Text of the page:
“Their credit is so bad they can’t even get subprime financing, and they’re going to be stuck in that hole for years, unable to get out,” Schwarz said of Buy Here Pay Here customers. “That’s the profile.”

‘Totally surprised’

Bor Pha bought a 2004 Honda Odyssey with 70,000 miles from Yia’s Auto Sales in Sacramento, a Buy Here Pay Here dealership that caters to the Central Valley’s Hmong community.

The price was $13,000. The contract, handwritten in English, said she’d pay 12% interest on the loan. Pha said she trusted the dealer because he was a fellow Hmong and had sold her two cars in the past.

Late last year, she tried trading in the van at a different lot. The salesman looked at her contract with Yia’s and determined that her monthly payment of $326.43 reflected a 20.3% interest rate, not the much-lower listed rate. The higher rate would cost Pha an additional $3,200 over the five-year term of the loan.


“I was totally surprised,” Pha, a factory worker, said through a translator. “I believed what the contract said.”

Another Hmong woman in Sacramento, Nou Lee, signed a similar contract, with a stated interest rate of 12%, but her payments reflected a 21.2% rate.

The two women sued Yia’s in March, alleging that hundreds of other customers signed similar contracts. The dealership, in court filings, has denied knowingly misleading buyers. The suit is pending.

Daniel Costa, an attorney for Yia’s, said some buyers may have been overcharged by mistake. He said the lot’s owner, Yia Yang, is reviewing all sales from the last five years and will return any overpayments, with interest. Costa declined to say how many erroneous contracts had been identified.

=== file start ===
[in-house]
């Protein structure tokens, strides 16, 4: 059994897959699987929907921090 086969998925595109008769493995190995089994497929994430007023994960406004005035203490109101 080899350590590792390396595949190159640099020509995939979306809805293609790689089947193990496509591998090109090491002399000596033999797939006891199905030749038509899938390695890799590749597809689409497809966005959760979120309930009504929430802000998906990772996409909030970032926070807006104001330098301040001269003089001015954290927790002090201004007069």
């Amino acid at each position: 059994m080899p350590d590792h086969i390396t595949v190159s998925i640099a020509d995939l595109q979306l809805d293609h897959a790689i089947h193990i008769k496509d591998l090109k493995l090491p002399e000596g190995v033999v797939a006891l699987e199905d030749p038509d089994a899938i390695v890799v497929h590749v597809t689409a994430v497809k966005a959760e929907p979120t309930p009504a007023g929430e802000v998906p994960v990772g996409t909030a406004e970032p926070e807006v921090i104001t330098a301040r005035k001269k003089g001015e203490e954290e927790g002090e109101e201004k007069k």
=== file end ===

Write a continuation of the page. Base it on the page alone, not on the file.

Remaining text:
“He has pledged to the community to make good,” he said.

There have been some crackdowns on Buy Here Pay Here dealerships. In 2004, an Ohio chain settled a federal class action for $21.8 million, paying up to $500 each to 123,000 customers who alleged they were misled about their loans. In 2006, the Kentucky attorney general reached a $7.4-million settlement with the nationwide J.D. Byrider chain to settle claims that it used deceptive sales practices, among other violations.

But such actions are rare.

Because Buy Here Pay Here businesses are both auto dealers and consumer lenders, it’s not always clear who has authority over them.


Many don’t bother to register their lending operations with state authorities. Last year, Massachusetts regulators sent notices to 33 dealers, citing them for lending without a license.

California doesn’t recognize Buy Here Pay Here dealers as a distinct branch of the used-car business, and there are no regulations that apply to their unique practices.

The Federal Trade Commission has not prosecuted a major auto lending case in more than a decade, said Reilly Dolan, an assistant director of the FTC’s division of financial practices.

“That hasn’t been our focus, because it has been more of a problem for the states,” Dolan said.

Although Congress last year granted the new Consumer Financial Protection Bureau authority over consumer lenders and specifically included Buy Here Pay Here dealers, the agency has given no indication it will focus on auto loans.

“Nobody ever goes after these dealers,” said Rosemary Shahan, president of the advocacy group Consumers for Auto Reliability and Safety, which helped draft California’s Car Buyers Bill of Rights. “They do whatever they want without fear of rebuke.”


Some dealers purposely structure deals with a high likelihood of default, assigning payments that exceed what the borrower can pay, consumer attorneys say.

When the customer defaults, it’s common for the dealer to repossess the car, declare a loss for tax purposes, and put the vehicle up for sale again.

“Once they get payment from the first buyer, everything else is gravy,” said Dale Irwin, a Kansas City, Mo., attorney who concentrates on auto fraud cases. “They can collect $25,000 on a $2,500 car.”